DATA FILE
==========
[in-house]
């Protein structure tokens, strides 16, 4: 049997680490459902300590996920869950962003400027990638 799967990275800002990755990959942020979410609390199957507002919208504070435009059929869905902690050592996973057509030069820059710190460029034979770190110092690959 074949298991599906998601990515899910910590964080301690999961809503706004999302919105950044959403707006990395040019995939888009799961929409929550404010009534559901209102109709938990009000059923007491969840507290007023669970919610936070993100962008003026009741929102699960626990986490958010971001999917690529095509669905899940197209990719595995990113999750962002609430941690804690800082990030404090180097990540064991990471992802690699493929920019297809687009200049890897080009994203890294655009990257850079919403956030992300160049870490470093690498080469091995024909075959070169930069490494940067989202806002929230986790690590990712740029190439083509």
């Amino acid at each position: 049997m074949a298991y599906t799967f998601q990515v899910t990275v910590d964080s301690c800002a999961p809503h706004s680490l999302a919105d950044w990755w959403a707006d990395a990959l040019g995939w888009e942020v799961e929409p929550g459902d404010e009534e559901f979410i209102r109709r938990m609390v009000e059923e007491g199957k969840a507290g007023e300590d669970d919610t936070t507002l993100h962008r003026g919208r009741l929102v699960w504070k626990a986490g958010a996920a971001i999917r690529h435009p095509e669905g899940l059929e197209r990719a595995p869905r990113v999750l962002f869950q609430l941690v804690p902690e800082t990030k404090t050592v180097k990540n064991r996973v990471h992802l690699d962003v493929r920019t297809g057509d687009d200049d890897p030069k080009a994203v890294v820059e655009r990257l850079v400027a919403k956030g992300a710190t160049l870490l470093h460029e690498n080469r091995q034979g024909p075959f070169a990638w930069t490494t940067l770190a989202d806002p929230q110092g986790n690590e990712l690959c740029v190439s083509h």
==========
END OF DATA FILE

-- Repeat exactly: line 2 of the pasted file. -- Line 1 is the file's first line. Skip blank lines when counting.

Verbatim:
């Protein structure tokens, strides 16, 4: 049997680490459902300590996920869950962003400027990638 799967990275800002990755990959942020979410609390199957507002919208504070435009059929869905902690050592996973057509030069820059710190460029034979770190110092690959 074949298991599906998601990515899910910590964080301690999961809503706004999302919105950044959403707006990395040019995939888009799961929409929550404010009534559901209102109709938990009000059923007491969840507290007023669970919610936070993100962008003026009741929102699960626990986490958010971001999917690529095509669905899940197209990719595995990113999750962002609430941690804690800082990030404090180097990540064991990471992802690699493929920019297809687009200049890897080009994203890294655009990257850079919403956030992300160049870490470093690498080469091995024909075959070169930069490494940067989202806002929230986790690590990712740029190439083509």